Pharm Exec's Emerging Pharma Leaders 2016

Oct 07, 2016
Volume 36, Issue 9

Now in its ninth year, Pharm Exec’s Emerging Pharma Leaders (EPL)—16 for 2016—is our ongoing tableau of an industry on the move. Selected in an open, non-sponsored process with the active participation of the magazine’s Editorial Advisory Board, this year’s EPL roster demonstrates how the industry’s deployment of essential human capital has changed in line with a business model that is no longer static and predictable—or should we say complacent?

Instead, the industry requires talent that can function effectively in a climate of contradictions. One where competitive threats emerge suddenly, from all directions, while opportunities are short-lived and hence can easily be missed. This requires in turn a flexible business culture able to generate more market-disrupting ideas and to execute swiftly toward a successful end-game whose ground rules are starkly clear. All our 2016 leaders agree that success means a global market orientation; differentiated, dominant brands, sustainable through the entire product life cycle; superior, leading-edge technologies that yield not just data, but answers; and a strong value proposition to customers. These are the EPLs’ marching orders. And forget about that annual performance review as the benchmark for reward—what matters to these leaders is constant daily feedback, the gift of authenticity in real time.

— William Looney, Editor-in-Chief

 

 

Driving ‘Incredible Science’

Vas Narasimhan, Global Head, Drug Development, and Chief Medical Officer, Novartis

 

Vas Narasimhan’s pharma journey did not start with a game plan other than wanting to achieve “the biggest possible impact on public health.” He went to Harvard Medical School, and then onto Harvard’s Kennedy School of Government, with the goal of becoming a public health physician. After graduating, he worked extensively in Africa, Peru, and India on projects focused on HIV/AIDS, tuberculosis (TB) and malaria. After taking in the experience of on-the-ground medical systems in the developing world, he eventually decided he wanted to expand his knowledge of management; he felt that “what was lacking in the public health community was the ability to lead and manage complex global organizations.” So he went to work as a consultant and engagement manager at McKinsey & Co. for two years, learning a lot about the industry and, crucially, how to lead.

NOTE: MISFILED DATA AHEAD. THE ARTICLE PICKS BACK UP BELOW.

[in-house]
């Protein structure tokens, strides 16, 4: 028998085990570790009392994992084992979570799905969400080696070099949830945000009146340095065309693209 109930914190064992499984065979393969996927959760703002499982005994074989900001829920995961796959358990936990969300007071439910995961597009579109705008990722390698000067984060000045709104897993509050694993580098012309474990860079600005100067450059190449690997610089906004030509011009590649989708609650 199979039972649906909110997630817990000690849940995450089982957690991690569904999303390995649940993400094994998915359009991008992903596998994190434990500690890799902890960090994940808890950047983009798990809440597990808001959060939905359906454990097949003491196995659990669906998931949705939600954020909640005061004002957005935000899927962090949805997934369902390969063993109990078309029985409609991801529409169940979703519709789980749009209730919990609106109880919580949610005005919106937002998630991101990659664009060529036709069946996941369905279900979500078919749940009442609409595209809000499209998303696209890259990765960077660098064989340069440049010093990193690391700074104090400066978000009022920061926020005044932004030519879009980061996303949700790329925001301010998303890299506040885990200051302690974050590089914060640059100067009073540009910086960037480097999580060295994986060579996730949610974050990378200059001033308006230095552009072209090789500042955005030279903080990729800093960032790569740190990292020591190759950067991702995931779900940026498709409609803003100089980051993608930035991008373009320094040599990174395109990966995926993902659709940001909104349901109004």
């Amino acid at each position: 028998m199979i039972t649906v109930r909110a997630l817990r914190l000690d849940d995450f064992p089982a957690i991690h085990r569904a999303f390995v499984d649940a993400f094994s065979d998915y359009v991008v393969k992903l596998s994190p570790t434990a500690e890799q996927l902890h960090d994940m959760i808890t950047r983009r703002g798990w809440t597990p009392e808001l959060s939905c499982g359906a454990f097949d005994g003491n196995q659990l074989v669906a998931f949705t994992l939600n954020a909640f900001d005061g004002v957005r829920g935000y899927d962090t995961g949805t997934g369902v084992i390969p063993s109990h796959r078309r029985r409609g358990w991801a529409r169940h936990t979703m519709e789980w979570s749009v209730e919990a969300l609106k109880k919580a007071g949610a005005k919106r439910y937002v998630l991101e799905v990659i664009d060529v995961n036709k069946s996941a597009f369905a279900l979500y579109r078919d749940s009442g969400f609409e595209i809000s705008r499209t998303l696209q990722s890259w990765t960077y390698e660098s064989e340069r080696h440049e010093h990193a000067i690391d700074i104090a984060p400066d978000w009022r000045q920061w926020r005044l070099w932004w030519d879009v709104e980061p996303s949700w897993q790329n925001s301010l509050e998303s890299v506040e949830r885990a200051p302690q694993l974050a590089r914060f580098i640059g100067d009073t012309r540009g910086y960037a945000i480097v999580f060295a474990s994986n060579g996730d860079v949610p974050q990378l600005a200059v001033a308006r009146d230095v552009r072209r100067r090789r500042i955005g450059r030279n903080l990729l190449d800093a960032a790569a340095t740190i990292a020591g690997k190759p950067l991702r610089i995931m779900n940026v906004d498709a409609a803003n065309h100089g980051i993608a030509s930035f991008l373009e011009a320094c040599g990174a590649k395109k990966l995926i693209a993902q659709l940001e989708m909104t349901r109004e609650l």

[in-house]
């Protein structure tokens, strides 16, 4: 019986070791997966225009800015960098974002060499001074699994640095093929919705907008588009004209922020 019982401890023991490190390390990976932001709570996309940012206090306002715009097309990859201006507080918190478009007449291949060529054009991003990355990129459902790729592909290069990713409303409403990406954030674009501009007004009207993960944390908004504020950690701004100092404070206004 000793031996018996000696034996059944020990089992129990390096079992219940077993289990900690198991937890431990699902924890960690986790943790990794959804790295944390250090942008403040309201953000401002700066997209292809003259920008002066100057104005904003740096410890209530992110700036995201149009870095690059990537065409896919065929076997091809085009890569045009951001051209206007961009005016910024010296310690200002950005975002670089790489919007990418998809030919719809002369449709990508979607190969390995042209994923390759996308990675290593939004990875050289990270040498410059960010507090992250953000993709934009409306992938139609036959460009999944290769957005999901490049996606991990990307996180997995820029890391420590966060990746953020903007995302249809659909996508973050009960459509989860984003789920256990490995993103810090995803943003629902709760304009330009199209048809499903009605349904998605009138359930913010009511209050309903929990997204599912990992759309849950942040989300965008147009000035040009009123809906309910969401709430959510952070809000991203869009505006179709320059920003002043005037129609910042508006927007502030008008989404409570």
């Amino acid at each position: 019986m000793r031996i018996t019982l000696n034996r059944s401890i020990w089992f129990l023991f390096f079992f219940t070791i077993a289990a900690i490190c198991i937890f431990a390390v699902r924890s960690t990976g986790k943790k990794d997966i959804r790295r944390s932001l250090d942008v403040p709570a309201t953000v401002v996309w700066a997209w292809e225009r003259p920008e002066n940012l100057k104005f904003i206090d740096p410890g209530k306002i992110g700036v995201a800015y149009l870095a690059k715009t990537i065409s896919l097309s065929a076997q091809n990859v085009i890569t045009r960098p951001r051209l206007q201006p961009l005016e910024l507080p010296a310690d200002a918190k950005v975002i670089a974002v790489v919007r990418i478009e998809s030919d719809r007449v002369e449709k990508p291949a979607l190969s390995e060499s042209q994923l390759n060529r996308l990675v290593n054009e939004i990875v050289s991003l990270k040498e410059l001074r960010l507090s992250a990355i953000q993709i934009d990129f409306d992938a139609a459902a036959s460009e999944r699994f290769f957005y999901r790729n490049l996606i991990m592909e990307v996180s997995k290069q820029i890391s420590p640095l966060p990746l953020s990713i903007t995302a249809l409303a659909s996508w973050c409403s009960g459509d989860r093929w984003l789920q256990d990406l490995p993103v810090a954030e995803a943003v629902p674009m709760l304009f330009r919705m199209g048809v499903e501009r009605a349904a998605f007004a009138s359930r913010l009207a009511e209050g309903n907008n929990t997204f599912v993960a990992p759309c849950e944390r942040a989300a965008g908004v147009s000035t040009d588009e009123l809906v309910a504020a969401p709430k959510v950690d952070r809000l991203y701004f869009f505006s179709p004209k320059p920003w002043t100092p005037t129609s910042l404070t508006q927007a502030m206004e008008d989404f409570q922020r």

“When I was working in Peru on a TB program, running a project with the Ministry of Health, I saw how difficult it is to get the various stakeholders from around the country together and align around a common goal,” he says. “I remember thinking how little you actually know when you have to make complex decisions—but people are still looking for you to lead. McKinsey taught me that, how to make decisions with limited information.”

In 2005 Narasimhan joined Novartis, working primarily on pipeline development, and in 2007 became global head of its meningitis franchise. By 2009, as head of US Vaccines, he was leading the whole of the Novartis operation’s pandemic H1N1 response, an experience that gave him “a lot of confidence in my ability to get people behind a common purpose.” He had to galvanize the global organization to develop four different vaccines and produce hundreds of millions of doses in a short amount of time. “I had to keep people moving toward a goal that they didn’t think was possible,” he says, “and also take care of the external environment, where, for example, you’re testifying in front of Congress and trying to manage a huge range of stakeholders.”